When a Second Request investigation was initiated as part of a large and high-profile technology industry acquisition, the companies were required to produce more than 8TB of data across a wide range of digital sources. Many of these were emerging data sources for which compliance and e-discovery controls and workflows had not yet been developed. As a long-time trusted advisor to the law firm representing the client, FTI Technology was engaged to handle e-discovery for the matter and create solutions to ensure relevant documents could be identified, collected, processed, reviewed and produced from the emerging data sources in scope.

Our Role

Experts from across FTI Technology’s E-Discovery Consulting & Services and Digital Forensics & Investigations practices in the U.S. and EMEA assembled a plan to address the numerous technical and logistical challenges within the client’s environments quickly and efficiently, so the client could meet the tight timelines required in the Second Request. The team delivered the following:
  • Reconstruction of proprietary platforms to enable access to information and attachments within them and functionality to export documents for review. This included identifying gaps in the chronology of conversation threads and missing replies to recover omitted information and ensure a complete and defensible collection.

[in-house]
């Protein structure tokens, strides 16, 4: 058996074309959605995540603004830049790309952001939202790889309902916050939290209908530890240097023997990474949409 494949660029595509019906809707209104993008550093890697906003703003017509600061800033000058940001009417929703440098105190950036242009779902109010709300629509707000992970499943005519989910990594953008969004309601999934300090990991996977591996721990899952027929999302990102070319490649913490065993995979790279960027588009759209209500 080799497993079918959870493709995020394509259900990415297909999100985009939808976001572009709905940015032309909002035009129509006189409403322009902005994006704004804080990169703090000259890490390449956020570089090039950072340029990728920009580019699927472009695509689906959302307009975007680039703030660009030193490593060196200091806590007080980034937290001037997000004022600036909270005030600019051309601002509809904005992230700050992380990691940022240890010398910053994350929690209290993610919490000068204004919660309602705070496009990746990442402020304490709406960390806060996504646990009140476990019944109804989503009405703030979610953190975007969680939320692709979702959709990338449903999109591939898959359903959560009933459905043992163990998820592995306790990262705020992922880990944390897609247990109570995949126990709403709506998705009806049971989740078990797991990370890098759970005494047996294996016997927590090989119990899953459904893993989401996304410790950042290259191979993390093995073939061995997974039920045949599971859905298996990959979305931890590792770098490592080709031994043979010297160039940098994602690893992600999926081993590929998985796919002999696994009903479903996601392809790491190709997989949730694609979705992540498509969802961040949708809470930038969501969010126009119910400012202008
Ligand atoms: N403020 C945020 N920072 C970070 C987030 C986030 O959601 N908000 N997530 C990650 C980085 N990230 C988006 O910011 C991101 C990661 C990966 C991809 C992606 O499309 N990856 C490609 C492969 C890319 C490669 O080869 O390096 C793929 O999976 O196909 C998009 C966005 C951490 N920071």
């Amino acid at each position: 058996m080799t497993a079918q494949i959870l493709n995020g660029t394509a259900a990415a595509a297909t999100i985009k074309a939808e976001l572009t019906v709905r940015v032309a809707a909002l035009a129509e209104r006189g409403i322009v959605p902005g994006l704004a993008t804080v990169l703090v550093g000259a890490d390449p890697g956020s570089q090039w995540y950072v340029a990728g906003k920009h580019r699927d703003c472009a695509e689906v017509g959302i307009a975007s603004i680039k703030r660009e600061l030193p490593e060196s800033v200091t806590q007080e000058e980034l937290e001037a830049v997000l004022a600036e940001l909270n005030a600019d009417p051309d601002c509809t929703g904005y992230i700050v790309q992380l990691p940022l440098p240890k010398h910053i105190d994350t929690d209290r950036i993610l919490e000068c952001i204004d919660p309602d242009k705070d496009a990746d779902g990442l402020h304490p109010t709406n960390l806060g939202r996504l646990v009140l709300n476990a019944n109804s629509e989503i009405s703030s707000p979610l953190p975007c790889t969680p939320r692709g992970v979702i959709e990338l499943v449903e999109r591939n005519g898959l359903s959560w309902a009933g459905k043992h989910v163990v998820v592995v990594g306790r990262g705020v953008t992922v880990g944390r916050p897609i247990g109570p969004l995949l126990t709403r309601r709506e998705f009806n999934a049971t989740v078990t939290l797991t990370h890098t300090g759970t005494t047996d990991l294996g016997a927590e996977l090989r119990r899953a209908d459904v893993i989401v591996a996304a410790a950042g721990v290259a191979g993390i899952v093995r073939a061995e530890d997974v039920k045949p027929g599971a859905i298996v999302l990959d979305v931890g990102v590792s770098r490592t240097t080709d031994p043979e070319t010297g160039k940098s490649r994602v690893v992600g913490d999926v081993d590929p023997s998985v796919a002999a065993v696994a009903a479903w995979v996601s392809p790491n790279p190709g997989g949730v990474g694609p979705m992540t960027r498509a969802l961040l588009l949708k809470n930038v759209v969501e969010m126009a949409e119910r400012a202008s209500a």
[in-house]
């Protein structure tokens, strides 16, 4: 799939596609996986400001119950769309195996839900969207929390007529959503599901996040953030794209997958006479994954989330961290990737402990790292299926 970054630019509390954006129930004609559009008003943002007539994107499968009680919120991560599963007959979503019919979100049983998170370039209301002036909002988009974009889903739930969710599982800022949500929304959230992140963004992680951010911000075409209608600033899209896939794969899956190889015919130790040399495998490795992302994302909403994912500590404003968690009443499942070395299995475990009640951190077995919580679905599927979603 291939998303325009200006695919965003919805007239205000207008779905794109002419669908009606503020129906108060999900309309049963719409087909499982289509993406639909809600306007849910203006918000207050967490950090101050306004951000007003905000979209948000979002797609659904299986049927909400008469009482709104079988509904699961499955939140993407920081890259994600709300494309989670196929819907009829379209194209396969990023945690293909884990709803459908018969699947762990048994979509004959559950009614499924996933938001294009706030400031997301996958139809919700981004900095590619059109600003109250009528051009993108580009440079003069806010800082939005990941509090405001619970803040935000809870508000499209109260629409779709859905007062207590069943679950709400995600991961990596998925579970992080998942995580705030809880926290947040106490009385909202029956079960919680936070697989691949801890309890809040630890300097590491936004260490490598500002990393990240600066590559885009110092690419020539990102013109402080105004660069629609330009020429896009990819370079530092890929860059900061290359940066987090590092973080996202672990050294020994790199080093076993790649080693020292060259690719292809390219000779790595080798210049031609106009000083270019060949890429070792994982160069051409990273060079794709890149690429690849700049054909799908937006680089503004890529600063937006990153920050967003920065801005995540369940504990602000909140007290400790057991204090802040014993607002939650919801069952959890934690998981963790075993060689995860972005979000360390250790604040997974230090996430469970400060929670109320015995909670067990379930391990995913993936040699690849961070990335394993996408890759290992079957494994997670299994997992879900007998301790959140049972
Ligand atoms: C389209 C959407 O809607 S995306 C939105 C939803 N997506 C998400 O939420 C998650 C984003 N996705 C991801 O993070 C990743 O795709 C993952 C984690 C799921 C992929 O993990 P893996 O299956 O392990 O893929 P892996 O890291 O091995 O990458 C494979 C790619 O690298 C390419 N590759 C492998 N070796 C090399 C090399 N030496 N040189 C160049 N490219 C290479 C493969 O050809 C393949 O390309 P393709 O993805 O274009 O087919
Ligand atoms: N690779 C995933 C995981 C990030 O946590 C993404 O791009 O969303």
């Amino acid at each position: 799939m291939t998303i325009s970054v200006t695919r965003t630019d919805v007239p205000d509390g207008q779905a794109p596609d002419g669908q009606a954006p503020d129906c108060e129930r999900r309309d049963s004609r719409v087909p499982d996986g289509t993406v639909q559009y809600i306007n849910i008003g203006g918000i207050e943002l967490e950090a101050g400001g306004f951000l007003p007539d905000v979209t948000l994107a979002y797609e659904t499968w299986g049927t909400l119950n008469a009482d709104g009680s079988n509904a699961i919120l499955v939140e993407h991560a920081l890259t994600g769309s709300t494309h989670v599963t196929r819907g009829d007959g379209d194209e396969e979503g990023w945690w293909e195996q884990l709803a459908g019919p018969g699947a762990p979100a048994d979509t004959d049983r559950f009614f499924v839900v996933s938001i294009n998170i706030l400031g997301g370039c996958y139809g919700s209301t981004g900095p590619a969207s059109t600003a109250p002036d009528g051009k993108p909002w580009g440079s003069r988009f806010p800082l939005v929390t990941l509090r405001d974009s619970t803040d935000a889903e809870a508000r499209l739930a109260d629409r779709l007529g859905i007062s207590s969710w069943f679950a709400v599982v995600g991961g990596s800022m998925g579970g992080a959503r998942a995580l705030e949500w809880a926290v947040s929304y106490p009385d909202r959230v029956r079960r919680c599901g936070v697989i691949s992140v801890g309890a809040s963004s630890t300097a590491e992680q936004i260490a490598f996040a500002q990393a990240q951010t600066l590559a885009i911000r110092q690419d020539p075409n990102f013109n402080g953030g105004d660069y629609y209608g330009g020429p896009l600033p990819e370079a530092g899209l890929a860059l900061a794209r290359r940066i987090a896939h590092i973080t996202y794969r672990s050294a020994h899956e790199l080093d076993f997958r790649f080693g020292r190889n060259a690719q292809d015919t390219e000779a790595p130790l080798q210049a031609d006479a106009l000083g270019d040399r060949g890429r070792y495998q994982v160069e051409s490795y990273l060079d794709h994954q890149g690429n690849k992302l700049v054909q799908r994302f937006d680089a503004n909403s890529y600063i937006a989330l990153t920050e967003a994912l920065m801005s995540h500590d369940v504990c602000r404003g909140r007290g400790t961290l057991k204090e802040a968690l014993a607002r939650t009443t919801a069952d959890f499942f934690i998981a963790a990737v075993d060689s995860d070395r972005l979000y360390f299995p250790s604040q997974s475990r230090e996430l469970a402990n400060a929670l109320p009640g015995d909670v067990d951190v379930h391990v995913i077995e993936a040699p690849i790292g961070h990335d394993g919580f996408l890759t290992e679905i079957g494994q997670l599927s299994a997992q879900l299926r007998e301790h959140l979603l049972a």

• Developed a bespoke process to reduce data volumes by excluding certain custodians based on permissions. By limiting the collection to exclude custodians who had viewer only permissions and focus on those who had author/ collaborator access, the team was able to significantly reduce the volume of documents collected and reviewed.
  • Utilizing a multi-custodian search and export approach which was segmented on date as opposed to traditional custodian-based collation, allowed a deduplicated set of information to be lifted once for the whole custodian population in manageable chunks.
  • Testing to optimize collection, enable concurrent workflows and reduce overlap when dealing with live systems that had slow data throughput and were continually changing.
  • Experience with rebuilding document folder structures where this information was not maintained during e-discovery export saved time and money and ensured that the production remained compliant with the regulator’s specifications.
  • Undertaking an extensive relinking exercise for linked content (Modern Attachments) to reconstitute the many-to-one family associations between independently collected data artifacts. Using reference markers in the communications, the team rebuilt family associations and connected communications to the corresponding file(s) in a defensible manner.
  • Proactive project management and solution development to reduce the impact of delays and meet critical project deadlines.